Some of my family members mentioned using activated charcoal mixed with flax seed and olive oil. This will help create a thick paste that can be applied to an infection. This helps draw out an infection and speed your healing.
Manuka honey is another good choice, but you can use any honey if you don’t have this variety. It’s a natural antibiotic and although it can be a bit sticky and not exactly fun to work with, it’s a decent option to help cleanse the skin and prevent more dirt or bacteria from entering.
Hydrogen peroxide is another great choice for disinfecting a wound. It will introduce oxygen, allowing air to flow, and will also act as a debriding agent. Remember that puncture wounds are different than scratches or other wounds because they allow toxins to directly enter into the injured area.
While essential oils and other treatments may help fight infection on the surface, you still need to keep an eye on the wound because they don’t necessarily have “pulling power” to extract foreign objects or dirt from the body.
A BIG thanks to my friends Rachel and Pat in particular, for doctoring me via the internet!
After a few days, it did begin healing nicely. I was nervous about an infection setting in, as it was a bit red and tender for those first few days.
But my friends assured me that a little soreness was normal. As long as it was not very red, hot to touch, or oozing, it was doing okay. Those are some of the classic signs of infection. Here are some others.
You might notice soreness that increases and peaks after a few days, as well as warmth and redness surrounding the area.
You might have some serious swelling, fever, or even a nasty discharge from the wound. Infection can appear as early as a day or as late as fourteen days after the injury, and can lead to greater complications, such as joint or bone infections.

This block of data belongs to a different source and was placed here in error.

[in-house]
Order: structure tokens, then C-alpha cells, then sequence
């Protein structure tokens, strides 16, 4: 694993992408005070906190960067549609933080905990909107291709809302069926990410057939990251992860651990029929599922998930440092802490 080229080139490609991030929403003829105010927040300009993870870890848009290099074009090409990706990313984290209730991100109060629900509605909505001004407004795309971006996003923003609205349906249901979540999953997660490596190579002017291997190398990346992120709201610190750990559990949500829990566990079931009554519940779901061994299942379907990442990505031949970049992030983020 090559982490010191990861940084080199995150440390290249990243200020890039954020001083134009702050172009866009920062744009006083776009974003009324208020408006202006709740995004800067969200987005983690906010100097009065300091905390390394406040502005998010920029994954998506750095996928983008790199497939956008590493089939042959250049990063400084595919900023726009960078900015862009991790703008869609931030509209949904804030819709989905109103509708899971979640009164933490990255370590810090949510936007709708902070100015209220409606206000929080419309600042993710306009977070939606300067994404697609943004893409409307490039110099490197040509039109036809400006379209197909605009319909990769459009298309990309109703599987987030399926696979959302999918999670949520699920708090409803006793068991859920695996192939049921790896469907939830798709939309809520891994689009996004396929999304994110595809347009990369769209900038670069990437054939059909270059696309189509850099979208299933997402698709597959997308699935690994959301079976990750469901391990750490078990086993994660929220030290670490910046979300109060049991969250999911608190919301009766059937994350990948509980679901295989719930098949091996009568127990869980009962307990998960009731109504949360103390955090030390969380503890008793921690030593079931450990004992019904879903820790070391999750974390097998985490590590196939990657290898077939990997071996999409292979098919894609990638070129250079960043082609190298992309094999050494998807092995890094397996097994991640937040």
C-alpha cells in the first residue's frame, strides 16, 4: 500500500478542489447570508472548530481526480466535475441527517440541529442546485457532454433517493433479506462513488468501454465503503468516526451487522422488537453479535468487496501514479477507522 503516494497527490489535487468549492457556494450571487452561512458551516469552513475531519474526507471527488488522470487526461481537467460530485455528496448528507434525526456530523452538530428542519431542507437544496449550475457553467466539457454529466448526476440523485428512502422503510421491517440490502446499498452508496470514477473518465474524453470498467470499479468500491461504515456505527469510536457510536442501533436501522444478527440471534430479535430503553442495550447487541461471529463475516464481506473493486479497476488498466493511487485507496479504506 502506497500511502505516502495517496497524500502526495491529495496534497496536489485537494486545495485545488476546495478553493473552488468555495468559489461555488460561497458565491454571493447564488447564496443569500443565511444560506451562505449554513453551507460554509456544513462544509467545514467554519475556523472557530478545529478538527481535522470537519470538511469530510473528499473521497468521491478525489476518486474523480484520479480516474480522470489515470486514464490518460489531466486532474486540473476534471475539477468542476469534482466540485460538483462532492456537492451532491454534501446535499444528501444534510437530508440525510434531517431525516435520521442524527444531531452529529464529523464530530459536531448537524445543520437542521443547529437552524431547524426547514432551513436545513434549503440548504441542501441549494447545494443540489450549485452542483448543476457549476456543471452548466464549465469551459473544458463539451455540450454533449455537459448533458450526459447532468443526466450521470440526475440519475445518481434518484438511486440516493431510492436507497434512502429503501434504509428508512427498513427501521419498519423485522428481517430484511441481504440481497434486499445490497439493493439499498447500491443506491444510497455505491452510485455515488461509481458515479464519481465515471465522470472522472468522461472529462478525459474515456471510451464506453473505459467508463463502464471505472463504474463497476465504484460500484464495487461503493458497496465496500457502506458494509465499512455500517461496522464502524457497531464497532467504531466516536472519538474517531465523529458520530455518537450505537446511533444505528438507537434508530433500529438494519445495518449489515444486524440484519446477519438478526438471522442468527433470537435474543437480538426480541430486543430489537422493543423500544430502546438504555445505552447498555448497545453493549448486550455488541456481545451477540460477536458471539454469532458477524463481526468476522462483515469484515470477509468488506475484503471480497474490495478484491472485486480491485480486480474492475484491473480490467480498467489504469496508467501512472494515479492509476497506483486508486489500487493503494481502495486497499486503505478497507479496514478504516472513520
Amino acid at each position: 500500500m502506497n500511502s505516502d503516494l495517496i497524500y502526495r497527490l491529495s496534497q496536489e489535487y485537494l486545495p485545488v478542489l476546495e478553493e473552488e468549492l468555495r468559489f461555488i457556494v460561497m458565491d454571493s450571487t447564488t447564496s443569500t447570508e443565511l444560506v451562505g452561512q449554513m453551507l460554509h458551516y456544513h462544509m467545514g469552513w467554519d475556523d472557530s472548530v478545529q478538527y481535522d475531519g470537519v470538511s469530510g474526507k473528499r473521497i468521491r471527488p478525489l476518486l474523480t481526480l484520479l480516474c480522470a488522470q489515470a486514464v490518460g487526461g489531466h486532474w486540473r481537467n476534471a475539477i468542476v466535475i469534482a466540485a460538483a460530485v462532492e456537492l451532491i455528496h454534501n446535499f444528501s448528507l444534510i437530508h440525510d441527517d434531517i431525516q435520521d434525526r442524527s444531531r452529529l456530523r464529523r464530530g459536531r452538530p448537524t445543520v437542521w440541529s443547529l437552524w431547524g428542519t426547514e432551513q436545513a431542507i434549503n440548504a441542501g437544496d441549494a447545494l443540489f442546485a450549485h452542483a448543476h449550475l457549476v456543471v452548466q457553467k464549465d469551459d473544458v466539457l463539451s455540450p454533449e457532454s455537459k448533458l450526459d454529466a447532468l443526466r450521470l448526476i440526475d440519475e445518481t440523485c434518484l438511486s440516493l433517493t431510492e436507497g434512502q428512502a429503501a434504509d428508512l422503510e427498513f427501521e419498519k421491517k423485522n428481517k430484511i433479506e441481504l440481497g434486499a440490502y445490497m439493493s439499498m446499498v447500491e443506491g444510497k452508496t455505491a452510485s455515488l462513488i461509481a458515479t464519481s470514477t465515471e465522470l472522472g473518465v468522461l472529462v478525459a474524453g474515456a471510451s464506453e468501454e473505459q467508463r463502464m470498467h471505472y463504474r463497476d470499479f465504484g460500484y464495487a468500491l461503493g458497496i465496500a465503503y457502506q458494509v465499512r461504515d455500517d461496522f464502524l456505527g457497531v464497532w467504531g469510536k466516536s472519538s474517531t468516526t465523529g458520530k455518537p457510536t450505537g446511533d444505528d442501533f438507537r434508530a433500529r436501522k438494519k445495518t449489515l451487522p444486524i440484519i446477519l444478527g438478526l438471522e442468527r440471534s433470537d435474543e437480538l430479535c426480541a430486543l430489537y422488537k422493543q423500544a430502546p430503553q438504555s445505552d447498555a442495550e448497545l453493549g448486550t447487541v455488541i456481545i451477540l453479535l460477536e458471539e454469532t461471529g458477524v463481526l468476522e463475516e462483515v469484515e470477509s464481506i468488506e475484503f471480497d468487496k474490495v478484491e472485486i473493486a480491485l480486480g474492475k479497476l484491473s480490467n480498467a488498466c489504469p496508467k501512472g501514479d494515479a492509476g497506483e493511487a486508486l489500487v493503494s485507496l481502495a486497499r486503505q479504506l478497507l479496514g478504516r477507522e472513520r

I am glad I didn’t run straight to the doctor’s office. I’m not saying that you should do what I do. I’m just telling you that this worked for me. An emergency room visit is not always necessary when you step on a nail, but this is a reason to definitely consider going.
If the nail was super dirty, and you don’t know for sure that you have had a tetanus shot within the last five years, you should definitely head to the emergency room.
They will give you a tetanus booster or a full shot, if you haven’t ever had one. If you know it’s been at least ten years since your last booster shot, definitely head over to get a booster. You will need to do this within forty-eight hours of an injury.
Even if you don’t think the nail you stepped on was particularly dirty, if you aren’t up to date on your tetanus shot, it’s important that you become vaccinated immediately. Tetanus can cause serious symptoms, like muscle spasms and stiffness, difficultly wallowing, and life-threatening reactions.
If you can’t get the bleeding under control, or if there is a piece of nail or another foreign object in your foot, head to the doctor’s. In many cases, you can get the nail out of your foot without any problem, but continuing to mess with it can cause greater bleeding, complications, or even bone damage. Let the professionals take care of you, even if it’s a bit expensive!
But the whole point of me sharing this story wasn’t really to tell you how I treated a nail wound, but rather to share with you an old folk remedy that I find very interesting.
When my husband got a look at the hole in my foot the first thing he told me was that whenever he stepped on a nail as a kid, his grandfather would always put Kerosene on it. As a matter of fact, he’d put Kerosene on any broken skin.
Honestly, I thought that sounded crazy. But after asking around, other people I’ve spoken to have also recalled using Kerosene when they were growing up.
When I went to visit my friend Adelia this past Monday, I told her about how I’d stepped on a nail and what I’d done to treat it. She smiled and asked, “You didn’t use Kerosene?” I was surprised that even she would say that! She showed me the little medicine bottle with a dropper in it that she uses just for Kerosene.